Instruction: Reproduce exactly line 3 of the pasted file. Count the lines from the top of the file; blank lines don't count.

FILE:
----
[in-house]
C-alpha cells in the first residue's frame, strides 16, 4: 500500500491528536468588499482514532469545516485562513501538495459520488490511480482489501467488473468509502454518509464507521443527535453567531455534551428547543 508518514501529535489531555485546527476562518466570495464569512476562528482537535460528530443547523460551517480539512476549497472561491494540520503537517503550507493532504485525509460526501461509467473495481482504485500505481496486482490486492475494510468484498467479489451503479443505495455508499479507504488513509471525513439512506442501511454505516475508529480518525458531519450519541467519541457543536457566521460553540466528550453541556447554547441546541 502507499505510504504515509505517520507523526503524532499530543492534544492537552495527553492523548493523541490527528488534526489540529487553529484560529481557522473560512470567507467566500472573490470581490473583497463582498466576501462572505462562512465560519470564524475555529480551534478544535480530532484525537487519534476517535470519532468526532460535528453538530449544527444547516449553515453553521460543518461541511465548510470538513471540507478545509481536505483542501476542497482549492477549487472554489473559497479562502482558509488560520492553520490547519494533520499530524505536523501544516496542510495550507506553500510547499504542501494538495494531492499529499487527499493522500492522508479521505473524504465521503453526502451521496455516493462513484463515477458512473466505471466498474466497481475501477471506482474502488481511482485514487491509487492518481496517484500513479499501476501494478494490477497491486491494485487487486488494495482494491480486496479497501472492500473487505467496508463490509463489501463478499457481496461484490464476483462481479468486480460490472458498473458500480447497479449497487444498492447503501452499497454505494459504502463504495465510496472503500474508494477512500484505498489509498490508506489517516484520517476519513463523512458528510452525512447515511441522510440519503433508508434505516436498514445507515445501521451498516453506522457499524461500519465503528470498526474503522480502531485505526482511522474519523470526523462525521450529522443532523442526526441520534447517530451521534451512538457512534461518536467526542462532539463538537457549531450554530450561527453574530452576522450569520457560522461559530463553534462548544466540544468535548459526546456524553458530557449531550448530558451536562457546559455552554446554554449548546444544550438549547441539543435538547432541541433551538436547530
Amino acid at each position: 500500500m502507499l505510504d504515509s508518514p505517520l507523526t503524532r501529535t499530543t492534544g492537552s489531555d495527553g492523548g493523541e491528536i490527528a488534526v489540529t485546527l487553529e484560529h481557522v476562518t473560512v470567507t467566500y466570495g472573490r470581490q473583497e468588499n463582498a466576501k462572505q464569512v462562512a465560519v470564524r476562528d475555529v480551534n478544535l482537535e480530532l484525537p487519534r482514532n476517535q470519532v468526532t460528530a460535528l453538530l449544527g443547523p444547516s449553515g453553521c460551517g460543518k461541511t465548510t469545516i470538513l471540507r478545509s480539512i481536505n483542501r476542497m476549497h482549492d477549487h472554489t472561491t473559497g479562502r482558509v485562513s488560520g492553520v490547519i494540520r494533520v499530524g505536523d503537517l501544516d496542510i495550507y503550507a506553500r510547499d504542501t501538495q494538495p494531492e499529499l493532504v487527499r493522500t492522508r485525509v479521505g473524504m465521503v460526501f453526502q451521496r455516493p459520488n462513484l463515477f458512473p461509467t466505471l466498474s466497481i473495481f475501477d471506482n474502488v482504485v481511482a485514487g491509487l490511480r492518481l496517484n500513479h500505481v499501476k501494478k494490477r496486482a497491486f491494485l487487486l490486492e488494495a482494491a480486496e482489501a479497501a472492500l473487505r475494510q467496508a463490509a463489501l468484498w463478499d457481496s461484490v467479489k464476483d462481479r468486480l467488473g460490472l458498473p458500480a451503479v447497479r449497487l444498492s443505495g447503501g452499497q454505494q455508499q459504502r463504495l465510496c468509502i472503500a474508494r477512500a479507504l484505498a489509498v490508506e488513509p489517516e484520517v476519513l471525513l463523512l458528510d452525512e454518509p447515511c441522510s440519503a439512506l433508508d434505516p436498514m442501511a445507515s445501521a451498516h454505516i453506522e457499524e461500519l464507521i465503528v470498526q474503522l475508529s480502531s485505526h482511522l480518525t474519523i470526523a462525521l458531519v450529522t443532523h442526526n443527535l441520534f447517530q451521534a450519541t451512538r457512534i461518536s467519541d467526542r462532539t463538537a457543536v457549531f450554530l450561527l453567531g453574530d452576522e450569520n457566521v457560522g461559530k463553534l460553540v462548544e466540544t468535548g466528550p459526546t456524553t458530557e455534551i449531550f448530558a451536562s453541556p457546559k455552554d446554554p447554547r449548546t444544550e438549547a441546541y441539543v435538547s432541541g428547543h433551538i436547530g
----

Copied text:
Amino acid at each position: 500500500m502507499l505510504d504515509s508518514p505517520l507523526t503524532r501529535t499530543t492534544g492537552s489531555d495527553g492523548g493523541e491528536i490527528a488534526v489540529t485546527l487553529e484560529h481557522v476562518t473560512v470567507t467566500y466570495g472573490r470581490q473583497e468588499n463582498a466576501k462572505q464569512v462562512a465560519v470564524r476562528d475555529v480551534n478544535l482537535e480530532l484525537p487519534r482514532n476517535q470519532v468526532t460528530a460535528l453538530l449544527g443547523p444547516s449553515g453553521c460551517g460543518k461541511t465548510t469545516i470538513l471540507r478545509s480539512i481536505n483542501r476542497m476549497h482549492d477549487h472554489t472561491t473559497g479562502r482558509v485562513s488560520g492553520v490547519i494540520r494533520v499530524g505536523d503537517l501544516d496542510i495550507y503550507a506553500r510547499d504542501t501538495q494538495p494531492e499529499l493532504v487527499r493522500t492522508r485525509v479521505g473524504m465521503v460526501f453526502q451521496r455516493p459520488n462513484l463515477f458512473p461509467t466505471l466498474s466497481i473495481f475501477d471506482n474502488v482504485v481511482a485514487g491509487l490511480r492518481l496517484n500513479h500505481v499501476k501494478k494490477r496486482a497491486f491494485l487487486l490486492e488494495a482494491a480486496e482489501a479497501a472492500l473487505r475494510q467496508a463490509a463489501l468484498w463478499d457481496s461484490v467479489k464476483d462481479r468486480l467488473g460490472l458498473p458500480a451503479v447497479r449497487l444498492s443505495g447503501g452499497q454505494q455508499q459504502r463504495l465510496c468509502i472503500a474508494r477512500a479507504l484505498a489509498v490508506e488513509p489517516e484520517v476519513l471525513l463523512l458528510d452525512e454518509p447515511c441522510s440519503a439512506l433508508d434505516p436498514m442501511a445507515s445501521a451498516h454505516i453506522e457499524e461500519l464507521i465503528v470498526q474503522l475508529s480502531s485505526h482511522l480518525t474519523i470526523a462525521l458531519v450529522t443532523h442526526n443527535l441520534f447517530q451521534a450519541t451512538r457512534i461518536s467519541d467526542r462532539t463538537a457543536v457549531f450554530l450561527l453567531g453574530d452576522e450569520n457566521v457560522g461559530k463553534l460553540v462548544e466540544t468535548g466528550p459526546t456524553t458530557e455534551i449531550f448530558a451536562s453541556p457546559k455552554d446554554p447554547r449548546t444544550e438549547a441546541y441539543v435538547s432541541g428547543h433551538i436547530g